Heritage Health Index
A joint-initiative between Heritage Preservation and the Institute of Museum and Library Services (IMLS) created the Heritage Health Index. A comprehensive survey, conducted in 2004 and published in December 2005, formed the first comprehensive record of the current conditions and preservation needs of America's collections. The first HHI found that immediate action was needed to prevent the loss of millions of irreplaceable artifacts.
Read more about the history and impact of the Heritage Health Index in an essay by current Board President of the American Institute for Conservation, Margaret Holben Ellis, below.
In August 2004, the Heritage Health Index survey was distributed to more than 14,500 archives, libraries, historical societies, museums, archaeological repositories, and scientific research collections, which included institutions of all sizes from every U.S. state and territory.
The Heritage Health Index asked institutions to report on all aspects of conservation and preservation and to estimate the quantity and condition of the collections for which they have a preservation responsibility.
Heritage Health in Numbers (2004)
4.8 billion artifacts were held in collections nationwide
Based on the findings of the Heritage Health Index, Heritage Preservation recommended that:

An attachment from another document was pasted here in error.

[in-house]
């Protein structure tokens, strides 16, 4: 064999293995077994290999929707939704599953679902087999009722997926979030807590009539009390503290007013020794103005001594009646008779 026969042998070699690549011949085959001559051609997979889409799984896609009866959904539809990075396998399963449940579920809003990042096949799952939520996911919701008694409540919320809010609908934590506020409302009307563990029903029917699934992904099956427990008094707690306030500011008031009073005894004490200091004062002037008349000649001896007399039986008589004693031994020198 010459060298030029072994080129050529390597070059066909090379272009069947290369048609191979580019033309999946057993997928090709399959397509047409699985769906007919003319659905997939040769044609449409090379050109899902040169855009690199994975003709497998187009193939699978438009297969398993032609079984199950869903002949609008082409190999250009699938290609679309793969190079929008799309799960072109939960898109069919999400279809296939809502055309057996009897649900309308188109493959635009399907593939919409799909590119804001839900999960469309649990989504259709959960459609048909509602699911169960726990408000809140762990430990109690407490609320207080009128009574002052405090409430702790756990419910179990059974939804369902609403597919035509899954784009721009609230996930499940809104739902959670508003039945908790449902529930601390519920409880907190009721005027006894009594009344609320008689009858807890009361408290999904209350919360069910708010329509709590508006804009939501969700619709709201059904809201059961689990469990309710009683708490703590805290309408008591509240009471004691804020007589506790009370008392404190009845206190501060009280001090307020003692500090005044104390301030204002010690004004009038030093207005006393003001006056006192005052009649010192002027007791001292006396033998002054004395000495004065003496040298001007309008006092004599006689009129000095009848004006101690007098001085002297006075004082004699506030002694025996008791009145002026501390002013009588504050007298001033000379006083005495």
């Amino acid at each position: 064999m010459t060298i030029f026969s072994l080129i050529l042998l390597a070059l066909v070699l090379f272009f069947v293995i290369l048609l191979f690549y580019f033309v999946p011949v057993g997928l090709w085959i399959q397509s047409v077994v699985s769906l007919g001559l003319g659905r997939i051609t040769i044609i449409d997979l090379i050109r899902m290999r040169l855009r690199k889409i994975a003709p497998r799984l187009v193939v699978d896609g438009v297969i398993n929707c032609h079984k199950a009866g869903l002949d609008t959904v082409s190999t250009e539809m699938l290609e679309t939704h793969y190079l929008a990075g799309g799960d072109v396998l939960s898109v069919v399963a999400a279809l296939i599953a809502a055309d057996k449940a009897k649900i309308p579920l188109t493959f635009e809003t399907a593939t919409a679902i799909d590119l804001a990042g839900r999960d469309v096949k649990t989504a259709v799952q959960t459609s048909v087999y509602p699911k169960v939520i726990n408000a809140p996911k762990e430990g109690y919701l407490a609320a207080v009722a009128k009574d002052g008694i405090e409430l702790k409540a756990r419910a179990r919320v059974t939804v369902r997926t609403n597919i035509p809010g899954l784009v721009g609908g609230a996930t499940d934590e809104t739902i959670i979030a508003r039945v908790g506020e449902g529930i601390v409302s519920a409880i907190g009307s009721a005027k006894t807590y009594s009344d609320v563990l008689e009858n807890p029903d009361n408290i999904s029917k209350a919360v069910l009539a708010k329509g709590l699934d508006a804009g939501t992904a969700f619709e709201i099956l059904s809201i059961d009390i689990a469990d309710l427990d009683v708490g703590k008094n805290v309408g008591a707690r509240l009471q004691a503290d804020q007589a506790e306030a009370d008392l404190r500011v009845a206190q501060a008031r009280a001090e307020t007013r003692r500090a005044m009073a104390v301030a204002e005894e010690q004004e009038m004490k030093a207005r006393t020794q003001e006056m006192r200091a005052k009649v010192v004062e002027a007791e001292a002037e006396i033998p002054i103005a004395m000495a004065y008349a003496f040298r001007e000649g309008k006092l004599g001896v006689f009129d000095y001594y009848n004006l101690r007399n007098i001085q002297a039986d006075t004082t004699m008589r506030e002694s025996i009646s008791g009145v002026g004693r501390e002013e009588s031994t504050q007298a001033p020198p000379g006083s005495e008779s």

Institutions must give priority to providing safe conditions for the collections they hold in trust
Every collecting institution must develop an emergency plan to protect its collections and train staff to carry it out
Every institution must assign responsibility for caring for collections to members of its staff
Individuals at all levels of government and in the private sector must assume responsibility for providing the support that will allow these collections to survive
A summary of the Heritage Health Index results has been published in A Public Trust at Risk: The Heritage Health Index Report on the State of America’s Collections can be found below.
All Things Considered - U.S. Museum Collections in Dire Condition
December 12, 2005. https://www.npr.org/templates/story/story.php?storyId=5049523
A Public Trust at Risk: Findings of the Heritage Health Index. 2007. Video. https://www.loc.gov/item/webcast-5252/.
"The Heritage Health Index was an ambitious project from its start. It was announced in Spring 2001, and the final report was published in 2005. I particularly remember the release of the report because we held a rare press event in New York City at the New York Public Library to announce the summary report, which was designed by a professional designer and looked beautiful.
But we had to finish the full report before the press conference, which I believe was in early December 2005. So Kristin Overbeck Laise, the project manager, and I worked on it over the Thanksgiving break. She would email me chapters and graphs, and I would drop them into the layout and proofread. I remember it was Thanksgiving because I was printing the pages to proof, and my printer died. So I ended up at CompUSA on Black Friday!
But we got it finished, all 180-something pages of it. It was the first of its kind and represented so much work, not only by Heritage Preservation, but by all the institutions that participated. It was worth giving up the holiday!"